Tell me about that experience of writing Russet. How have readers responded? (Feel free to answer in more than 140 characters. Or not.)

I need more than 140 for this: The Twitter format was largely accidental. I had signed up for Twitter a year prior, but hadn’t done anything with it. One day I got a little e-notice that someone was following me. Following what? I had never posted. I couldn’t imagine writing anything of interest in 140 characters or less. I would rather spend my time writing stories than figuring out how…hmmmmm. It hit me: Weird format, real-time, no story in mind, just character channeling, online and live, very public…and it could blow up in my face a hundred ways. My heart started to thud. Perfect.

Russet’s audience is expanding rapidly. People write to say they love the story. Me, too. The whole text can be found here. It’s about 100 pages of story compressed into 23 pages of tweets.

And speaking of fear, attending an SCBWI conference for the first time can be a little scary. What advice can you offer conference attendees (particularly first-timers) on getting the most out of the event?

Before you go, decide what areas of your writing or art need the biggest boosts. Look at the workshops with those areas in mind and choose accordingly. If I am not sure of a session, I often stand at the back so I can slip out without disrupting anything and go stand in the back elsewhere.

Collect attendees’ and whoever else’s business cards and jot down who/why/what on the back. LOTS of people put together critique groups that last for years from conference acquaintances. Make sure everyone understands copyright and swears never to forward your work to anyone else without your permission. (Which you should never, ever give them.)

Eat well and get to sleep at reasonable hours so you can make the most of the conference. (With the exception of Saturday night. We must dance.)

Make use of conference attendee gatherings to learn how to critique and be critiqued. Both are important. If you see me walking past, invite me. If I can, I will join you.

Will you be formally critiquing manuscripts during the conference? Critiques, too, can be scary for new writers. What’s your advice on getting the most from a critique meeting?

I am critiquing. I almost always do. First, remember this: It is your book, your story, YOURS. Second, remember this: Because it is yours, you have almost no chance of seeing it objectively. None of us can. So listen carefully and with an open mind. Ask questions, take notes. You can winnow it all out later and use what seems right as a starting point for your own re-evaluation, and toss what doesn’t. This was a huge realization for me: The fix might best be made by making small changes over thirty (or forty or two hundred) pages, before or after the page upon which the problem was spotted.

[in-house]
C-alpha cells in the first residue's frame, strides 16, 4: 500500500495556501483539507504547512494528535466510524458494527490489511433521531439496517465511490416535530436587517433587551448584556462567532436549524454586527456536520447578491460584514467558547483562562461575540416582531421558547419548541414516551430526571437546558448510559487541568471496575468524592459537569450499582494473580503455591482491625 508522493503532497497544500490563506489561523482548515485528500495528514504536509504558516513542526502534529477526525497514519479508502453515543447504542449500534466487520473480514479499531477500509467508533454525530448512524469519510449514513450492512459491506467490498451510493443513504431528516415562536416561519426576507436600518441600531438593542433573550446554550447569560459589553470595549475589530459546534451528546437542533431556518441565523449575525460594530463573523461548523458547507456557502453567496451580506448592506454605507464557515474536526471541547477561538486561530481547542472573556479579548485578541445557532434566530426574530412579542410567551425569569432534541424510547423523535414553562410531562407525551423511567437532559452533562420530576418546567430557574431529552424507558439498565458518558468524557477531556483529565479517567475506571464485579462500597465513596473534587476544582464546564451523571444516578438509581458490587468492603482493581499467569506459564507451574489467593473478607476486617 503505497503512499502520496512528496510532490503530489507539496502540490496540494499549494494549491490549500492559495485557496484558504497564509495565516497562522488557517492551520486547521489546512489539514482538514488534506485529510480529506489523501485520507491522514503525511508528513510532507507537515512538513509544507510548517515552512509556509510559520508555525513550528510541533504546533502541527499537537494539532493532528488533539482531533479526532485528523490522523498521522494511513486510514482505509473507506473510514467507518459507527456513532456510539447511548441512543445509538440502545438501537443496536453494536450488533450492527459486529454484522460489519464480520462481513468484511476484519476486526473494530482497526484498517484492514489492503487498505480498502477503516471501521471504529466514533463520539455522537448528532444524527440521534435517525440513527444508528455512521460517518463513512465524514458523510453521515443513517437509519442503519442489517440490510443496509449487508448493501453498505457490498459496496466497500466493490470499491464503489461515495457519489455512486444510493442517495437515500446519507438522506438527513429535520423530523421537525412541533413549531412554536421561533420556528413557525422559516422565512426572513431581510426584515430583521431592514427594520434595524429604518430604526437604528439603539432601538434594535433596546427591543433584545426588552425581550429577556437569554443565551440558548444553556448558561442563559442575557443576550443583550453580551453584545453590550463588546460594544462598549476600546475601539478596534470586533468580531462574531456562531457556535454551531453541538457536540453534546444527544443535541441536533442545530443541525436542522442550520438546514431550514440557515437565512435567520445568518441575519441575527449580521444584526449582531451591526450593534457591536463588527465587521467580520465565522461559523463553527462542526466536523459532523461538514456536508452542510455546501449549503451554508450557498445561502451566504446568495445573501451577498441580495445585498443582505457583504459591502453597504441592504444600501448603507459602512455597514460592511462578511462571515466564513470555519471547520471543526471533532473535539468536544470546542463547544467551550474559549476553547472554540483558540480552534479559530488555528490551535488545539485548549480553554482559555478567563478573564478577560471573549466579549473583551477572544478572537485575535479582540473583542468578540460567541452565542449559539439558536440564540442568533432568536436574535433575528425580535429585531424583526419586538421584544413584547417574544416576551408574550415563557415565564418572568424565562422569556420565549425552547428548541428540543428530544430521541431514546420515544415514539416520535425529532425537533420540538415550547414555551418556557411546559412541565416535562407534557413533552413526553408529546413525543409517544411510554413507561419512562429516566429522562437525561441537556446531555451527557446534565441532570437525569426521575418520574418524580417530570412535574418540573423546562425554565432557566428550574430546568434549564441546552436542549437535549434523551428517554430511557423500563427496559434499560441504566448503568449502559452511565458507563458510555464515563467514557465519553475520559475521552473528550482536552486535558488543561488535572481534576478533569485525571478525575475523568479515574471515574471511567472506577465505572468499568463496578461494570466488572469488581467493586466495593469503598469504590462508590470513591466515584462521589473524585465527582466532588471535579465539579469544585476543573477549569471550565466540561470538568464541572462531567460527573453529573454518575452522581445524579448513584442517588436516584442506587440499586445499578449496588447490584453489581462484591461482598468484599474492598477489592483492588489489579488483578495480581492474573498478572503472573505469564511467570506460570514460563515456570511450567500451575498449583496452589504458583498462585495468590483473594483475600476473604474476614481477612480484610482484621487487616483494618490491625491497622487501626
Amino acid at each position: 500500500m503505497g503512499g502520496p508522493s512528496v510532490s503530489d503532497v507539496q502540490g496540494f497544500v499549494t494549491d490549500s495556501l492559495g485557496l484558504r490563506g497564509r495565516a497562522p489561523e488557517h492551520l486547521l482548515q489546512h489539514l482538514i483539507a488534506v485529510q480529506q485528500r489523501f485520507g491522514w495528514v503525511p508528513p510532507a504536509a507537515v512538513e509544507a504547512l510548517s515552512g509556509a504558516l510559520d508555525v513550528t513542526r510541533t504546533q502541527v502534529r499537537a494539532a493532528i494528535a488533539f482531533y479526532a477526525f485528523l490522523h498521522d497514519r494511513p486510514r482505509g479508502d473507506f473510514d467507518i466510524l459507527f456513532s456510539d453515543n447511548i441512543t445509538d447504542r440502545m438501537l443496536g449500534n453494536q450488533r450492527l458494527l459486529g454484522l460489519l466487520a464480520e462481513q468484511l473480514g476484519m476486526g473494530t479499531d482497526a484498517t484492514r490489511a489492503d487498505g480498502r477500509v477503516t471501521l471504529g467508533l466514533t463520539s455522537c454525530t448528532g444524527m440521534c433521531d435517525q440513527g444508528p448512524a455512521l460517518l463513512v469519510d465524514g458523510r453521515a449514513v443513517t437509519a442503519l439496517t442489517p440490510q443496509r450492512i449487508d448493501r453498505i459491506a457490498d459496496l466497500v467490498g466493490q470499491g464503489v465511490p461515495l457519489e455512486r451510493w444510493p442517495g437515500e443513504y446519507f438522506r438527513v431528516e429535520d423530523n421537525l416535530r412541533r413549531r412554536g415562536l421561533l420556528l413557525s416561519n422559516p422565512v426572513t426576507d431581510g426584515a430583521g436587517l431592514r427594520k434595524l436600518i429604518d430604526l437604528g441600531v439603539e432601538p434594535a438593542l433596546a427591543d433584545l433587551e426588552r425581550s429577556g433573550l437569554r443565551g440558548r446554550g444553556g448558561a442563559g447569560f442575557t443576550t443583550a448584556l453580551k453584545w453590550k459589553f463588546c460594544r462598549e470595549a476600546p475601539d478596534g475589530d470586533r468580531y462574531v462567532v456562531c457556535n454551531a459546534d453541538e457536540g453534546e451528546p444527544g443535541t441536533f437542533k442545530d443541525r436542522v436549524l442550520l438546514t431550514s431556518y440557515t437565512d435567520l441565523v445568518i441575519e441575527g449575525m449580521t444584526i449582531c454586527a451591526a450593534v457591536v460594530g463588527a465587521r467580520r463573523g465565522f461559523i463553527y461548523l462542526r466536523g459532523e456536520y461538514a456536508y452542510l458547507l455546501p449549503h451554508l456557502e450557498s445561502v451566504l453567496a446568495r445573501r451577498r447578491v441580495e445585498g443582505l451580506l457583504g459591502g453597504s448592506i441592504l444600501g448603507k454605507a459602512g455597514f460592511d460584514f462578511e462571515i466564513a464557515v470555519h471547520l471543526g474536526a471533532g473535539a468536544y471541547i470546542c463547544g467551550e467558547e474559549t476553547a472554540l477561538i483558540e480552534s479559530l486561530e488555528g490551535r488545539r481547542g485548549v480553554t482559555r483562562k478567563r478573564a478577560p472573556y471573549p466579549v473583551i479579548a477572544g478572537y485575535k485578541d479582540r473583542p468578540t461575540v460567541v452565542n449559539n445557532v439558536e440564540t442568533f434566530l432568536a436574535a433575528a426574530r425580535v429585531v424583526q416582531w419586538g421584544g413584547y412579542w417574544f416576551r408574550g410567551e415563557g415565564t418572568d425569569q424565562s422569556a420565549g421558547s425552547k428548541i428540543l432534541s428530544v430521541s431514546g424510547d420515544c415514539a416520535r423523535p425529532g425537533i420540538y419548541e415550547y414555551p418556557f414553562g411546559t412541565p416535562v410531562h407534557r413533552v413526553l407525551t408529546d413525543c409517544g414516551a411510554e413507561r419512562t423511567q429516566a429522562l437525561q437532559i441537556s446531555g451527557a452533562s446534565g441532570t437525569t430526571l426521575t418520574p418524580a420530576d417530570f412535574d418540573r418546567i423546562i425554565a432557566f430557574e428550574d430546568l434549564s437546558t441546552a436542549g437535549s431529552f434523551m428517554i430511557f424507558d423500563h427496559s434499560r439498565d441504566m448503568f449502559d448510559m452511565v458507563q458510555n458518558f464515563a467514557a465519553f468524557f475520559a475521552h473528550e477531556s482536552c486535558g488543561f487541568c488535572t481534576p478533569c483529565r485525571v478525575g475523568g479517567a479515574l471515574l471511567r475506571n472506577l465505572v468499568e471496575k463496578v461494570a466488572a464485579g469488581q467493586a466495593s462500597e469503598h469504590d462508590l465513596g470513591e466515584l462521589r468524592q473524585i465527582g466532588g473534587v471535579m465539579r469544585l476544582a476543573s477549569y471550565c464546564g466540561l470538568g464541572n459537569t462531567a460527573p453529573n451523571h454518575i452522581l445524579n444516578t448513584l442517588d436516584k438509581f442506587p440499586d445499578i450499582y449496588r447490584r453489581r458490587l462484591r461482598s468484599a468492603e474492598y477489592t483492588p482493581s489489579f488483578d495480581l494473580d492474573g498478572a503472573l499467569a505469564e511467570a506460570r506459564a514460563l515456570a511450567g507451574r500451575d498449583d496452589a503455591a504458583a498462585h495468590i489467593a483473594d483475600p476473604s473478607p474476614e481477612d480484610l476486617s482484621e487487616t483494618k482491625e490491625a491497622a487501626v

Your keynote address is titled “Transmutation: Books That Matter.” Why transmutation as theme? How does this word apply to your career?

Well, I love that word, the old meaning of turning base metal into gold. For me, that describes the process of writing a book. And I think it applies to everyone’s careers. Especially now. We are at a turning point for books, for literature, for mankind, womankind, childkind. If we want literacy to survive, we need to make it indispensible to the next generation. And to do that we need to write books that really matter. And for screen culture kids, that will take art in its biggest, baddest, broadest sense, as well as craft.

You’re giving the closing address of the conference. Do you feel pressure to end with a bang? (And is going last scary?)

Pressure? Yes.
Scary? No. Terrifying!

photo: Sonya Sones


Lee Wind, M.Ed. said...

Awesome interview! I can't wait to hear her speak at the conference!

Anonymous said...

loved the book! can't wait to read sacred scars! brilliant interview! i'm so sorry i can't make it to the conference this year but i'm hoping to go on the 40th anniversary of sCBWI!

Cuppa Jolie said...

Love this interview. Thank, Alice. I thought SKIN HUNGER was...hmmm...crazy intriguing. Yeah, that works. Really looking forward to hearing Kathleen at the conference.

Rita said...

Lovely, lovely interivew with an absolutely awesome writer. I love how Kathleen Duey imbues everything she does with artistic awareness, aliveness, and precision. You can tell her work is forged in the fire. Her motivation for the Twitter novel showcases that exactly.

I'm really looking forward to this conference. Thank you both for sharing!

Carolyn said...

Wow! Great interview. Brilliant.

holly cupala said...

Nice interview! I have rarely met a writer so resolutely dedicated as Kathleen Duey. I'm glad to see her meeting with success!